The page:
Before Stonewall. Directed by Greta Schiller and Robert Rosenberg. New York: First Run Features, 1984. 87 minutes.
After Stonewall. Directed by John Scagliotti. New York: First Run Features, 1999. 88 minutes.
Paris Is Burning. Directed by Jennie Livingston. Los Angeles: Miramax, 1991. 78 minutes.
Before Stonewall, After Stonewall, and Paris Is Burning all work as introductions to different facets of the history of the LGBTQIA+ community. Before Stonewall gives a generalized history of the beginnings of lesbian and gay community formations, ranging from the early twentieth century to 1969. After Stonewall picks up the historical baton where Before Stonewall sets it down and runs into the early 1990s, with a slightly broader view of the gay community. Paris Is Burning addresses the subset of the gay community that plays with gender constructs through drag performance in the 1980s and 1990s.
Before Stonewall would work best in the feminist classroom as an introduction to the US gay community from the early 1900s through the 1969 protests against police violence and brutality directed at gay and lesbian people of color at the Stonewall Inn in New York City. It compiles interviews with members of the gay community, straight people who witnessed significant events that affected the lives of gay people, and a wide spectrum of people in between. The film begins with an important message: “Unless otherwise stated, the people who appear in this film should not be presumed to be homosexual… or heterosexual.” This reminder is fundamental to the purpose of the film, which is to promote inclusion and understanding. However, it must be noted that Before Stonewall only addresses lesbians and gay men. As stated in the film itself, this is partly because in the early twentieth century there was no vernacular term for “gay” or “lesbian,” so even these words had to be adopted and defined as the community built itself.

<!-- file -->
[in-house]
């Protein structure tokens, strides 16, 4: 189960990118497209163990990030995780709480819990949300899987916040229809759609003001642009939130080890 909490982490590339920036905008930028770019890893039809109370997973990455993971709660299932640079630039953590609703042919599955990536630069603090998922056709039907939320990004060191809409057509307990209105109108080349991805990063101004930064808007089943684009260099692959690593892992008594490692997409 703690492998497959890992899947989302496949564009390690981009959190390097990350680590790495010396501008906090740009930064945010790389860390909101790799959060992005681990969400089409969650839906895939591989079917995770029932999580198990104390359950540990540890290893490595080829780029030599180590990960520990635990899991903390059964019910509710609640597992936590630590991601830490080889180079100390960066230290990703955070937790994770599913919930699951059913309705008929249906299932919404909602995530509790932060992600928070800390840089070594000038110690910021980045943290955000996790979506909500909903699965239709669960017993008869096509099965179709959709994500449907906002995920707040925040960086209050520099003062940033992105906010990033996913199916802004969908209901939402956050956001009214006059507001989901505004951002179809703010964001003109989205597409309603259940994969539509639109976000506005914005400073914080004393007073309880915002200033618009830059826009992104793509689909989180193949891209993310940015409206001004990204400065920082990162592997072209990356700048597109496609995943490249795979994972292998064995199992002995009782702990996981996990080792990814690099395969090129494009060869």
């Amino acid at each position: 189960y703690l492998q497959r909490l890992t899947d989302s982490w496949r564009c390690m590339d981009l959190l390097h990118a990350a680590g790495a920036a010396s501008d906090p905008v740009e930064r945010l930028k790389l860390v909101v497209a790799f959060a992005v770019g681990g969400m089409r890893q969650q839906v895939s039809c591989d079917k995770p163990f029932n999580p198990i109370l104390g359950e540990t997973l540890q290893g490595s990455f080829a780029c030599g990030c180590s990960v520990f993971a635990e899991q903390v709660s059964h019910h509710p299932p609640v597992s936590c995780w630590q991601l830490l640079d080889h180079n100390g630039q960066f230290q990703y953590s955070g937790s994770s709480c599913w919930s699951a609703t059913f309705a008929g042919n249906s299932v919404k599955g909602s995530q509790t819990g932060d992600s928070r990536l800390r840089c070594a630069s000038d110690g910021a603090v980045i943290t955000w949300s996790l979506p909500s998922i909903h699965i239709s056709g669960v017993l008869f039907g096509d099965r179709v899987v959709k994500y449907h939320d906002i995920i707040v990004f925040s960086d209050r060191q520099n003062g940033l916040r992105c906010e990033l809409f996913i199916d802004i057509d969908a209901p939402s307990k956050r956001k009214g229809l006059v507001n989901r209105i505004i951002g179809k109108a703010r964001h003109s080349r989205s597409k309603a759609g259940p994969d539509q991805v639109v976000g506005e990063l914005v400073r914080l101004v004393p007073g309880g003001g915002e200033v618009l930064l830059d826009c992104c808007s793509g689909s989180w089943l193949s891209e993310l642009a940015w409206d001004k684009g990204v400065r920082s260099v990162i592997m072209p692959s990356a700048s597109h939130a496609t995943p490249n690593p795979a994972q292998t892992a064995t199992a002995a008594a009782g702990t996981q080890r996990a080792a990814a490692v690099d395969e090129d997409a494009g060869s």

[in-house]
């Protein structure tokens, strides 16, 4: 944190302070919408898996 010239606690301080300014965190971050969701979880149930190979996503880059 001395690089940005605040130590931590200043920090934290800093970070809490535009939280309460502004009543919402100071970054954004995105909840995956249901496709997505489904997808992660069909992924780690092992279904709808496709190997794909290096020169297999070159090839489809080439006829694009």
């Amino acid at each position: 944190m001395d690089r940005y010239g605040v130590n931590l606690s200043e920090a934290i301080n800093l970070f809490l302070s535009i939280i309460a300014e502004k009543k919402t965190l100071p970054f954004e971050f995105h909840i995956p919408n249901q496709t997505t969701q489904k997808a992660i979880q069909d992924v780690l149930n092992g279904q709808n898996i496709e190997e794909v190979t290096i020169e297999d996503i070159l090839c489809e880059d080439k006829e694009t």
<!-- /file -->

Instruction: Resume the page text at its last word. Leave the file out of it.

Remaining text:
While Before Stonewall touches on lighthearted things like the intricacies of flirting in the 1920s and 1930s, the film can be heart-wrenching as well. The gay rights movement has not always been happy or pretty to look at, but to not acknowledge these parts of being in the LGBTQIA+ community would be to erase integral parts of its history, such as LGBTQIA+ military service, which could be particularly helpful to feminist classes addressing World War II. For further reading on this topic, I suggest Gay Rights, Military Wrongs: Political Perspectives on Lesbians and Gays in the Military edited by Craig A. Rimmerman.1 There is another segment on gay and lesbian novels that could be illuminating to feminist fiction teachers, particularly those who are teaching through the lens of Queer Theory. One of the more poignant discussions is about the historical legality of institutionalizing people for being gay, which might be useful to a feminist scholar discussing the effects of mental illness on the gay community, whether real or perceived. To explore this subject, I recommend A Recent History of Lesbian and Gay Psychology: From Homophobia to LGBT by Peter Hegarty.2 Above all, this film attempts to step toward normalization and away from stigmatization, which is evident, in part, in its tag line: “the making of a gay and lesbian community.”